UPDATE: 4:30 p.m. EDT: Valeant ended the day down more than 19 percent. The stock staged a rally following a mid-afternoon trading halt and a company statement rebutting allegations of impropriety. Hedge fund investor Bill Ackman, whose fund Pershing Square Capital holds a 5.7 percent stake in Valeant, doubled down on his long position with a 2 million share purchase, CNBC reported.
In a subsequent statement, a Valeant spokesperson said, "Citron’s false and misleading statements about Valeant appear to be an attempt to manipulate the market in an effort to drive down Valeant’s stock price." The stock lost 19.37 percent, or $28.42, Wednesday to end the regular trading session at $118.32.
Valeant Pharmaceuticals International Inc. took a beating in the markets early Wednesday after a short-selling firm released a report raising questions about the company's reported revenue and its ties to specialty pharmacies that sell its products. The firm, Citron, alleges that Valeant's supposed improprieties reach the level of "Enron Part Deux." As a short-seller, Citron has a financial interest in seeing Valeant's shares drop.
Trading of Valeant's stock was halted on the New York Stock Exchange after it fell nearly 40 percent Wednesday afternoon. Valeant issued a rebuttal to Citron, calling the accusations "erroneous."
The company, a darling to hedge fund investors like Bill Ackman, has come under withering scrutiny in recent months as politicians, including Hillary Clinton, have railed against skyrocketing drug prices. Last week, federal investigators subpoenaed the company over its distribution practices.
At the heart of the recent allegations is the company's use of specialty pharmacies, which maintain distribution relationships with pharmaceuticals and streamline the process of charging high-priced drugs to insurance plans. Patients who are prescribed certain Valeant dermatological products, for instance, are directed to Philidor RX, a Philadelphia specialty pharmacy.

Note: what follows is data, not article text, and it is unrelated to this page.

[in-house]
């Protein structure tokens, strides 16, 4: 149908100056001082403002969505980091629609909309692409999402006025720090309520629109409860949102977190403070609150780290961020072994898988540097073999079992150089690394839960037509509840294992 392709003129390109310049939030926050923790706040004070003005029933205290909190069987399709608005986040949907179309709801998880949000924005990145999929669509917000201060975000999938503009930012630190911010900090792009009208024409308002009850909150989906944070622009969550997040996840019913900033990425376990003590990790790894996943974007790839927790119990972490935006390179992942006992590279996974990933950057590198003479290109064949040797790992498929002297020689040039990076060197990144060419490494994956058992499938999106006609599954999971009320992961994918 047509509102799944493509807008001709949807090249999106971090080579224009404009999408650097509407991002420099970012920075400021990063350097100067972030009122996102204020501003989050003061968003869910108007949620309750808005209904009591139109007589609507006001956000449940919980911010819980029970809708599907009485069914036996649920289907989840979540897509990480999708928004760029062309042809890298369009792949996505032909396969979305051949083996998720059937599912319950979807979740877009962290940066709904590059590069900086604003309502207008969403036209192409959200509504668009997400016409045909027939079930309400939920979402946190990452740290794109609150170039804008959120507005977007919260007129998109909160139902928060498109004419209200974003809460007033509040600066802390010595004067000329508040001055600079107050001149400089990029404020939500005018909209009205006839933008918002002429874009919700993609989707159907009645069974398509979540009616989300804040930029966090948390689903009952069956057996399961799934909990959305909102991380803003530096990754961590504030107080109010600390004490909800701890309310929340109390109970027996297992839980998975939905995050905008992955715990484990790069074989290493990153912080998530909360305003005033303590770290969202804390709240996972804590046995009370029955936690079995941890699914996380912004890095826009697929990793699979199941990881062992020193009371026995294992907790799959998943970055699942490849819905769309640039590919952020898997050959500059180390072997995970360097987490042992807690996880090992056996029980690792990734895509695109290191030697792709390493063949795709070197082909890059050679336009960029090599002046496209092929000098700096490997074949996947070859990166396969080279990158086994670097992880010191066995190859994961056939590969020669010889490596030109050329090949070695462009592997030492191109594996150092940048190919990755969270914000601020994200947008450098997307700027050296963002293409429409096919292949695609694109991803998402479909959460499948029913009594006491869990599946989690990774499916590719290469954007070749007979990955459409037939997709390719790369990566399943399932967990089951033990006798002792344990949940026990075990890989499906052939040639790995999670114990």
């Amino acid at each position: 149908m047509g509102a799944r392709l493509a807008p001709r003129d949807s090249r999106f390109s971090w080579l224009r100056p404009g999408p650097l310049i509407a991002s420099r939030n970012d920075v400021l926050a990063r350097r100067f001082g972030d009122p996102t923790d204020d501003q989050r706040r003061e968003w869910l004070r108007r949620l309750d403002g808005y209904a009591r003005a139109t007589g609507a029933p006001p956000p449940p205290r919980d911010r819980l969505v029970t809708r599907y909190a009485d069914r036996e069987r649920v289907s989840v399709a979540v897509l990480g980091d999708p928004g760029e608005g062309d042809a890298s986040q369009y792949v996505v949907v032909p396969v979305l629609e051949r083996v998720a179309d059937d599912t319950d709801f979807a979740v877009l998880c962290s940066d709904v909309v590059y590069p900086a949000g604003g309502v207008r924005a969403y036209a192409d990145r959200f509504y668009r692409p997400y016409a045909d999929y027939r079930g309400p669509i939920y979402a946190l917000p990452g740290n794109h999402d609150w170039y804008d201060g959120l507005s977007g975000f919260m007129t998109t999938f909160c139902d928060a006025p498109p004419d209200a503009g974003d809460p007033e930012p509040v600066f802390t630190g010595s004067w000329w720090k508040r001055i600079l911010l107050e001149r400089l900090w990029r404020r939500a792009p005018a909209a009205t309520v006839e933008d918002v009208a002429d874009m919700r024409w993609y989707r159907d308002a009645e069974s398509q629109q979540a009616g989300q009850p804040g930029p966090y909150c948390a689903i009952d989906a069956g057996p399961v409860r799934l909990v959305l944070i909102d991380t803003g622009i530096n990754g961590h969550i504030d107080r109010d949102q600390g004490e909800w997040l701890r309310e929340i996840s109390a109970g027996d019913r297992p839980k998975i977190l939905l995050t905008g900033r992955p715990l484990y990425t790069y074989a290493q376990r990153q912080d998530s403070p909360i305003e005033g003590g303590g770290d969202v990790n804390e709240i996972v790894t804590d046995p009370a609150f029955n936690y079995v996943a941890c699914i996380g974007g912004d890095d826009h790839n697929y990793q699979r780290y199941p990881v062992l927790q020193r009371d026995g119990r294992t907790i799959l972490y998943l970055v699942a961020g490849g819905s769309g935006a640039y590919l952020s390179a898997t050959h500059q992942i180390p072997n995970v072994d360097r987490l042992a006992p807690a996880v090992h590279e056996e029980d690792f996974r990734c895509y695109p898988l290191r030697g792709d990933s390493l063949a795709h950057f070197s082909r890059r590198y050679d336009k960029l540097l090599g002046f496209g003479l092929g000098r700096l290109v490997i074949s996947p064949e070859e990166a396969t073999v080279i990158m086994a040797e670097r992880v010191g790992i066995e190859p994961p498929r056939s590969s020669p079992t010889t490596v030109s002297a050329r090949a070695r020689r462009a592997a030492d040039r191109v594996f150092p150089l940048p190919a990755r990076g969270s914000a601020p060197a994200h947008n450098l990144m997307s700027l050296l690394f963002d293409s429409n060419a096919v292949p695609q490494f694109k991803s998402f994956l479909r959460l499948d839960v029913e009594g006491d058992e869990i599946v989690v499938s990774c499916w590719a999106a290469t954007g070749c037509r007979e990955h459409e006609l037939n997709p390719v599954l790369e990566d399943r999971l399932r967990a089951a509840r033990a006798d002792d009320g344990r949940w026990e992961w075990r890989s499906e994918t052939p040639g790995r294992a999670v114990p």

In a surprise to investors, Valeant CEO J. Michael Pearson revealed Monday that the company purchased an option to acquire Philidor last year.
Citron found that Philidor shares nearly identical company documents with R&O, a pharmacy based in California. R&O recently sued Valeant over a $70 million invoice it received from the pharmaceutical giant. R&O claimed it had done no direct business with Valeant and that the company was "conspiring with other persons or entities to perpetuate a massive fraud against R&O and others."
In its report, Citron claimed the evidence indicated that Philidor RX owns R&O, both of which allegedly serve as "captive" companies in "a fraud to create invoices to deceive the auditors and book revenue."
In its statement, Valeant denied that it was using the companies to prop up its revenue. "Sales are recorded only when the product is dispensed to the patient," the statement read. "There is no sales benefit" from storing inventory at specialty pharmacies, the statement continued.
Among the irregularities raised by the Citron report were the nearly identical company privacy notices used by Philidor, R&O, and several other pharmacies. The companies also list the same telephone number for their respective privacy officers, and their websites were all created on May 12, 2015.
The Citron allegations follow a report from journalist Roddy Boyd of the Southern Investigative Research Foundation, outlining the previously undisclosed relationship between Philidor and Valeant. The link between Valeant and R&O, the report asserted, was in fact Philidor.
Citron's description of the alleged arrangement resembles the illegal practice of channel-stuffing, in which a corporations uses shell companies to receive shipments and book revenues, even if no real sales are occurring. On Wednesday, Valeant competitor Allergan -- issued a press release affirming that it "does not rely on specialty pharmacies."